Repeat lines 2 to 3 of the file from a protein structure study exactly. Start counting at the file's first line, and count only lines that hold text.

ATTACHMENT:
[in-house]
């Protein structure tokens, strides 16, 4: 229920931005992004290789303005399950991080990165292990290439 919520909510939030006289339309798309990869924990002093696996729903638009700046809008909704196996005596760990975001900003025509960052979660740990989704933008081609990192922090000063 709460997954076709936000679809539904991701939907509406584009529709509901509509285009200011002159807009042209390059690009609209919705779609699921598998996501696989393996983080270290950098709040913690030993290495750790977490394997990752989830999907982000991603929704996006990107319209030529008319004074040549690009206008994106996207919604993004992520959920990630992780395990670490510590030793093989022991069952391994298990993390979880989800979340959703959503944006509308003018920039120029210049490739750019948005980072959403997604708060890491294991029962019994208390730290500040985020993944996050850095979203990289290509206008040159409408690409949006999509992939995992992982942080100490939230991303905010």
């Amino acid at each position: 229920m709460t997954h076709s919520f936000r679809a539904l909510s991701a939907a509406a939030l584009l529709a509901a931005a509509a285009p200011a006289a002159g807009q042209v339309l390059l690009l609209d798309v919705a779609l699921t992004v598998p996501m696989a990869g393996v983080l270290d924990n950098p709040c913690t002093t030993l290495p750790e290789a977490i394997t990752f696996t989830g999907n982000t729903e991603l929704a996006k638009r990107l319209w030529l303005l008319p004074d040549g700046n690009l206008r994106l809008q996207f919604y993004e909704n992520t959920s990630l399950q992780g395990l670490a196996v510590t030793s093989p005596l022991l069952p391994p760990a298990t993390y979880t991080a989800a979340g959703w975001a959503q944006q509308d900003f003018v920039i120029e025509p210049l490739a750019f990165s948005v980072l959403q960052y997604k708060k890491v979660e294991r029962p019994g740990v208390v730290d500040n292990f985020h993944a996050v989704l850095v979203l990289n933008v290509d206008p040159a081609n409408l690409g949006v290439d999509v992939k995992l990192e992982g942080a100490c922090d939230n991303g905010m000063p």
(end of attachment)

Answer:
């Protein structure tokens, strides 16, 4: 229920931005992004290789303005399950991080990165292990290439 919520909510939030006289339309798309990869924990002093696996729903638009700046809008909704196996005596760990975001900003025509960052979660740990989704933008081609990192922090000063 709460997954076709936000679809539904991701939907509406584009529709509901509509285009200011002159807009042209390059690009609209919705779609699921598998996501696989393996983080270290950098709040913690030993290495750790977490394997990752989830999907982000991603929704996006990107319209030529008319004074040549690009206008994106996207919604993004992520959920990630992780395990670490510590030793093989022991069952391994298990993390979880989800979340959703959503944006509308003018920039120029210049490739750019948005980072959403997604708060890491294991029962019994208390730290500040985020993944996050850095979203990289290509206008040159409408690409949006999509992939995992992982942080100490939230991303905010």
């Amino acid at each position: 229920m709460t997954h076709s919520f936000r679809a539904l909510s991701a939907a509406a939030l584009l529709a509901a931005a509509a285009p200011a006289a002159g807009q042209v339309l390059l690009l609209d798309v919705a779609l699921t992004v598998p996501m696989a990869g393996v983080l270290d924990n950098p709040c913690t002093t030993l290495p750790e290789a977490i394997t990752f696996t989830g999907n982000t729903e991603l929704a996006k638009r990107l319209w030529l303005l008319p004074d040549g700046n690009l206008r994106l809008q996207f919604y993004e909704n992520t959920s990630l399950q992780g395990l670490a196996v510590t030793s093989p005596l022991l069952p391994p760990a298990t993390y979880t991080a989800a979340g959703w975001a959503q944006q509308d900003f003018v920039i120029e025509p210049l490739a750019f990165s948005v980072l959403q960052y997604k708060k890491v979660e294991r029962p019994g740990v208390v730290d500040n292990f985020h993944a996050v989704l850095v979203l990289n933008v290509d206008p040159a081609n409408l690409g949006v290439d999509v992939k995992l990192e992982g942080a100490c922090d939230n991303g905010m000063p």